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Rafael Zambrano

Summary of Rampart Scandal
Rafael Zambrano and Ivan Oliver were two of approximately 170 men and women wrongfully convicted because of misconduct uncovered in an investigation into corruption at the Los Angeles Police Department’s Rampart division.

Oliver, who was 20 years old, and Zambrano, who was 21 years old, were arrested in the early morning of July 28, 1996, after officers went to break up a party at an abandoned house on the eastern edge of the Rampart district. Both men were charged with being a felon in possession of a weapon. Information about their previous convictions is not available.

Oliver pled guilty on October 24, 1996, and received a prison sentence of 2 years and 8 months. Zambrano pled guilty on May 19, 1997, and received a prison sentence of 16 months.

On August 17, 1998, Officer Rafael Perez of the Los Angeles Police Department was charged with theft, possession of cocaine, and forgery. The jury deadlocked at his trial (with a majority voting for conviction) in December 1998. Police investigated further, and additional charges were filed against Perez. Just before his retrial on September 8, 1999, Perez pled guilty to eight drug charges and struck a deal with prosecutors. In exchange for a sentence of no more than five years in prison, he would cooperate with an investigation into the Rampart operations.

Perez began talking two days later. Over the next year, he met with investigators from the police department and the district attorney’s office 29 times and detailed alleged misconduct by himself and his fellow officers. These interviews formed the basis of nearly all of the exonerations in this group.

Perez was one of the officers involved in the arrests of Oliver and Zambrano. On October 1, 1999, he said that the arrests did not happen as they were reported.

The police report said: “Perez saw Defendant Zambrano in the backyard of the location. Saw others at the party warning him of L.A.P.D.'s arrival. Saw Defendant Zambrano drop a stainless steel, semi-automatic handgun on the concrete walkway and recovered the gun.”

But Perez said that didn’t actually happen. Instead, he saw somebody drop the gun after police descended on the party, and the persons in attendance began to run. Perez said he wasn’t sure it was Zambrano, but that didn’t really matter.

“I think, when it came right down to it, Officer [Brian] Hewitt just told me who was gonna go for it,” Perez said. “And you know, Zambrano was the person that we saw – or that we said that placed the gun there.”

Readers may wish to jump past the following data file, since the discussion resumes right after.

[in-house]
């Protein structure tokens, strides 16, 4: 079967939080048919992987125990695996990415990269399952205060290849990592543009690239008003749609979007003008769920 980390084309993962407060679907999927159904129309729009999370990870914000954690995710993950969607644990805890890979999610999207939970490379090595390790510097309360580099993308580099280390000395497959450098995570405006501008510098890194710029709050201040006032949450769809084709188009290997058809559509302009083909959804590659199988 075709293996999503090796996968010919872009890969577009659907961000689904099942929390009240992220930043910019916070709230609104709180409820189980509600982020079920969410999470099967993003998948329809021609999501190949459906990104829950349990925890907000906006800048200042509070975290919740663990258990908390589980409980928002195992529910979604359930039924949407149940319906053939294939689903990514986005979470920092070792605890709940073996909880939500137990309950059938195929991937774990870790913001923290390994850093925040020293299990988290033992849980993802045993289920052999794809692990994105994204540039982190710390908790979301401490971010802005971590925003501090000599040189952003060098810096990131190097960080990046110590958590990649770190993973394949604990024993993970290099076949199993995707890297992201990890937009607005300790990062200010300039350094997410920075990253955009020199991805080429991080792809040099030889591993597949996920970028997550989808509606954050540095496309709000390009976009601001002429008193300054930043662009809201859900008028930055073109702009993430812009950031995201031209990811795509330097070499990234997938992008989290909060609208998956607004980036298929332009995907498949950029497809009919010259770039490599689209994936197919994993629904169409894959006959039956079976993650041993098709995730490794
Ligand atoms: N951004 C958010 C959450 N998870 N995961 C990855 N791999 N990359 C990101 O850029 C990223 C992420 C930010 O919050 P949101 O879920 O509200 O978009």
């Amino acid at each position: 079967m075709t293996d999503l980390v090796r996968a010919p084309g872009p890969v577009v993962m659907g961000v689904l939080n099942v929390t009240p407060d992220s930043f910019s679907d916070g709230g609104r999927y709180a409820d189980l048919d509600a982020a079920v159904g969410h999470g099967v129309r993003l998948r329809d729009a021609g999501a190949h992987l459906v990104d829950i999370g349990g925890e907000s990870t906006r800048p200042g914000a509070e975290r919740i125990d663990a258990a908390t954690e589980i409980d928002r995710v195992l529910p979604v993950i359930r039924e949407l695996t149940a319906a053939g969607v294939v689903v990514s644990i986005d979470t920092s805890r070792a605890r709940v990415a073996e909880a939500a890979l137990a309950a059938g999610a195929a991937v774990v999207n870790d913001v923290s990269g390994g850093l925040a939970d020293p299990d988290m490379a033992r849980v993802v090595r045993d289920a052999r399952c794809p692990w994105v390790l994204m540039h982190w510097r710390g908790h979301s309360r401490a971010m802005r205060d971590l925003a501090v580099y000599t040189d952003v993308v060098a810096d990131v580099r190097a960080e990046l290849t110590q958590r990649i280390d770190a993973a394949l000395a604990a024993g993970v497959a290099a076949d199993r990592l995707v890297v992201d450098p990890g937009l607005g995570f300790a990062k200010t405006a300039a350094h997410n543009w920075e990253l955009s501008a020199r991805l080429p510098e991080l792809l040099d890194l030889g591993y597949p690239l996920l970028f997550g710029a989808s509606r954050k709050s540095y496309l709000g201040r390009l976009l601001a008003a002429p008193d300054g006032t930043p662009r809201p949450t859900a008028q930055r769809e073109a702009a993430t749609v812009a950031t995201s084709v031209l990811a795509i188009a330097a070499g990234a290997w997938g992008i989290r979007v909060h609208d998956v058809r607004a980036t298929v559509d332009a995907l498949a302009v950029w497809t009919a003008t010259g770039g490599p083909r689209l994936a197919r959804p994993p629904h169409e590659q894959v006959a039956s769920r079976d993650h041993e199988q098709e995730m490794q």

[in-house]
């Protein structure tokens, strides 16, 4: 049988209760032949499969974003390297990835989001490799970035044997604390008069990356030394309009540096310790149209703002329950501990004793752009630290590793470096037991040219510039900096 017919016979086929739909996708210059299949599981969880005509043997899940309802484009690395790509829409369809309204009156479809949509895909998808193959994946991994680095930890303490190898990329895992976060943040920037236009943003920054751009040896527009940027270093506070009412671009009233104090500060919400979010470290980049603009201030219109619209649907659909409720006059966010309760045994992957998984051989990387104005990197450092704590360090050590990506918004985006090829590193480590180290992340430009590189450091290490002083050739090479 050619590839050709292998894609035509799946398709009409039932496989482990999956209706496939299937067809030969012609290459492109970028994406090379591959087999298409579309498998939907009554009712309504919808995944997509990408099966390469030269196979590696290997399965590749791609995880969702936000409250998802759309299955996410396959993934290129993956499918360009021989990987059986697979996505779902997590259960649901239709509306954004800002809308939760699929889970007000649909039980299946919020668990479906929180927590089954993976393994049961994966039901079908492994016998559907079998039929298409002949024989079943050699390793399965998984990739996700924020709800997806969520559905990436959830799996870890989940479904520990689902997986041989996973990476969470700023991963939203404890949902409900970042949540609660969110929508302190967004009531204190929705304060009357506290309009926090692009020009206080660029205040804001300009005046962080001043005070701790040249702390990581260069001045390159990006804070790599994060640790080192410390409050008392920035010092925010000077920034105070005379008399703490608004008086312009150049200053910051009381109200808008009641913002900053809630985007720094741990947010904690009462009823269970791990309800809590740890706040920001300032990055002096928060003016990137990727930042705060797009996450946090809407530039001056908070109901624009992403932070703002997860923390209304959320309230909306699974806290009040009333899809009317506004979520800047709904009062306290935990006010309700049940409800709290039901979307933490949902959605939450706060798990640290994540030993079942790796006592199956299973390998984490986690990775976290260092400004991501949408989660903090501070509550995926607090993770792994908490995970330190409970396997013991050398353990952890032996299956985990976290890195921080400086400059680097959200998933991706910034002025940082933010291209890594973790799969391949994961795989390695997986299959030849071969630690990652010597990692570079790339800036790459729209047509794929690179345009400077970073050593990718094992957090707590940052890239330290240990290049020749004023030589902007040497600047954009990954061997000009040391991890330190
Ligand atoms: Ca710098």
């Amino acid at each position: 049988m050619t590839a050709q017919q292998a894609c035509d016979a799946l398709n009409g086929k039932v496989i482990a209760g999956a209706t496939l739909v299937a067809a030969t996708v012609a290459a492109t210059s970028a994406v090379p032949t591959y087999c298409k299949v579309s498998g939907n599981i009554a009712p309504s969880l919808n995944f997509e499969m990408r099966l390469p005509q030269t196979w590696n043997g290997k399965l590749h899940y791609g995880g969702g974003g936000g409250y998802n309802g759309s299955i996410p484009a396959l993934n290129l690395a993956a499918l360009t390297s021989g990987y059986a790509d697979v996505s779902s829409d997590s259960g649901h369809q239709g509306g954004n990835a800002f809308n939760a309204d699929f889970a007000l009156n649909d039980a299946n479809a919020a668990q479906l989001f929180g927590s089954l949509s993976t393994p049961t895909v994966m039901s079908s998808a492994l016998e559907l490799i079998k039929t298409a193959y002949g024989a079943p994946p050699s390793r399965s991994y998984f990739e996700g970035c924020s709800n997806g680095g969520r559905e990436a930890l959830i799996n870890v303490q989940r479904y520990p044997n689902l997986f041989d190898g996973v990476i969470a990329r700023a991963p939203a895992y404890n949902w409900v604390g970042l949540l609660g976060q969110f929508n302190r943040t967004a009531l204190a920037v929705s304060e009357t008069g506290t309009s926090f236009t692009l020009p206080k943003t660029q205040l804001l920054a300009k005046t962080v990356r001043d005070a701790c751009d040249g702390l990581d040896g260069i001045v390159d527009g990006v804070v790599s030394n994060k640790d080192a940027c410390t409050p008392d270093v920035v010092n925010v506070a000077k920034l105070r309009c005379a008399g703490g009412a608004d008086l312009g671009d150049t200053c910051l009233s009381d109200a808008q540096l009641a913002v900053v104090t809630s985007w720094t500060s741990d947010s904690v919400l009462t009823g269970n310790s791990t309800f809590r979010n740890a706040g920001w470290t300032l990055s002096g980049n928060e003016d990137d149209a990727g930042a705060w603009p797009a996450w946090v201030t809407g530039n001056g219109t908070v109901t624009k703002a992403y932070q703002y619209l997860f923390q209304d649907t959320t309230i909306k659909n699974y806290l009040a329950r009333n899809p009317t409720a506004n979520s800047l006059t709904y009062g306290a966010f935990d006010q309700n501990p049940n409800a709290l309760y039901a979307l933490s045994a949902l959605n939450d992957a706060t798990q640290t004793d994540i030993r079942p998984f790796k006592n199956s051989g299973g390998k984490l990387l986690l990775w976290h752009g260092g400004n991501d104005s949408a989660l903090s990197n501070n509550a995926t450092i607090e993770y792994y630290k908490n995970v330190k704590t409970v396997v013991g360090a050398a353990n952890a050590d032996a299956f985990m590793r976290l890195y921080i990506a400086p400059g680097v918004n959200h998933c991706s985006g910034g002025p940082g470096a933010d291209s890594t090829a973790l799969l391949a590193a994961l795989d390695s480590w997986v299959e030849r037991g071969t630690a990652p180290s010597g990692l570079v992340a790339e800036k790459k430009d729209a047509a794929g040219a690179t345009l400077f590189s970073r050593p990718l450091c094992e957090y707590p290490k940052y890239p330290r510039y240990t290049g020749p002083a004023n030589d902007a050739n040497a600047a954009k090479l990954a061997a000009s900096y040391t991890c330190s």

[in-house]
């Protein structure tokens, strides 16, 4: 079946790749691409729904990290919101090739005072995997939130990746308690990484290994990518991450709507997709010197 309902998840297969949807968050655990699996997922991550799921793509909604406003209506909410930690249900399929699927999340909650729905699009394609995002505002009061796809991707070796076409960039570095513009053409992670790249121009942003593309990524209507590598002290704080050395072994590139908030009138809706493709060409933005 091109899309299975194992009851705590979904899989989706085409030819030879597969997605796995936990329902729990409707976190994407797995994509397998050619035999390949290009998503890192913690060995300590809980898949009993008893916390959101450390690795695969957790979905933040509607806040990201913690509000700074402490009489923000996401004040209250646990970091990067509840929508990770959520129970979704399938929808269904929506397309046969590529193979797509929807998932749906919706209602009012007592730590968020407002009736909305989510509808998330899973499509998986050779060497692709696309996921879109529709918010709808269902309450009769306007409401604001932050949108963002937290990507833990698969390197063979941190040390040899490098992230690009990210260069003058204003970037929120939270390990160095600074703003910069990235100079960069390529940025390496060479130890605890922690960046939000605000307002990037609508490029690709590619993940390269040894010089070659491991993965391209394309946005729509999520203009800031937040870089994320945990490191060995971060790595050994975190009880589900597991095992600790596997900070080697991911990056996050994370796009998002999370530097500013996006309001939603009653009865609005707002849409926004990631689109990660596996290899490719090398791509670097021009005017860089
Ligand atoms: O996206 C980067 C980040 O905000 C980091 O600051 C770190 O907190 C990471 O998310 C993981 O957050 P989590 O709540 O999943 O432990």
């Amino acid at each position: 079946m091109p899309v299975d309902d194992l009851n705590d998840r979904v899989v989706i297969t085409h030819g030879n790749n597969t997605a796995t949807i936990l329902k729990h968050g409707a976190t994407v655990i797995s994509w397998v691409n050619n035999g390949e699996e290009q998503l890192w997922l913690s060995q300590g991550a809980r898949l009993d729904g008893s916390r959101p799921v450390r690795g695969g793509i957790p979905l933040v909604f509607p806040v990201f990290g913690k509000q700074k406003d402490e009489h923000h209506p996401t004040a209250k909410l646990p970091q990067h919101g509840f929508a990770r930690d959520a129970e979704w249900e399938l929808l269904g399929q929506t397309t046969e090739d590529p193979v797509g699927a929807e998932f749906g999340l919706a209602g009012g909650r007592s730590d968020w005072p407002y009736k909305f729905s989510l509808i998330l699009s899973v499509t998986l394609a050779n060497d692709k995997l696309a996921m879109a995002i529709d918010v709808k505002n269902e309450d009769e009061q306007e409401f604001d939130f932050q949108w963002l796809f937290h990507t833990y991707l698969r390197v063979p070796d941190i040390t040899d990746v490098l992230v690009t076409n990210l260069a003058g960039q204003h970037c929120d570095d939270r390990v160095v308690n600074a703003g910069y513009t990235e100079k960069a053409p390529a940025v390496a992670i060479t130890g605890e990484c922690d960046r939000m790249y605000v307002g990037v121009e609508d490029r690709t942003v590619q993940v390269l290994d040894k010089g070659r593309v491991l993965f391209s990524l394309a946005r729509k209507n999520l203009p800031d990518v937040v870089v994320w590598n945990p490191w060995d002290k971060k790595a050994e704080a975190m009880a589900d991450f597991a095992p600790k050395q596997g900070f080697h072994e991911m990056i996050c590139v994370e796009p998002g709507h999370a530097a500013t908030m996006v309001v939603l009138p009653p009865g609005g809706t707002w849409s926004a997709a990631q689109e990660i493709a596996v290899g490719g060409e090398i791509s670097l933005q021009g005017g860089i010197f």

Oliver’s arrest happened in similar fashion. Perez said officers Daniel Lujan and Omar Veloz wrote in a report that they saw Oliver toss a weapon as he ran and then Veloz found the gun in some grass. Veloz testified about the events at Oliver’s preliminary hearing. But the account was false, Perez said. “It was recovered inside the house, ‘cause I was there when it was recovered.”

The District Attorney for Los Angeles County filed separate petitions for writs of habeas corpus on behalf of Zambrano and Oliver. They were granted on February 17, 2000, and the charges were dismissed later that day.

Hewitt was fired for allegedly beating a gang member at the police station. He was never prosecuted. Officer Doyle Stepp, who co-wrote Zambrano’s arrest report, resigned from the force. Lujan was reprimanded for his misconduct in this case. Veloz remained on active duty. Separate from his fraud and drug convictions, Perez later pled guilty to civil-rights violations involving other Rampart-related misconduct.

More than 200 lawsuits were filed against the city by persons wrongfully convicted because of the Rampart misconduct or those who claimed they had been falsely arrested. Zambrano received a settlement of $550,000.

Almost all the lawsuits were settled. There is no public final accounting, although a report from 2007 said the city had paid out $75 million, and more recent reports put the figure at closer to $125 million.

– Ken Otterbourg

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Posting Date: 12/13/2021
Last Updated: 2/2/2022
County:Los Angeles
Most Serious Crime:Weapon Possession or Sale
Additional Convictions:
Reported Crime Date:1996
Sentence:1 year and 4 months
Age at the date of reported crime:21
Contributing Factors:Perjury or False Accusation, Official Misconduct
Did DNA evidence contribute to the exoneration?:No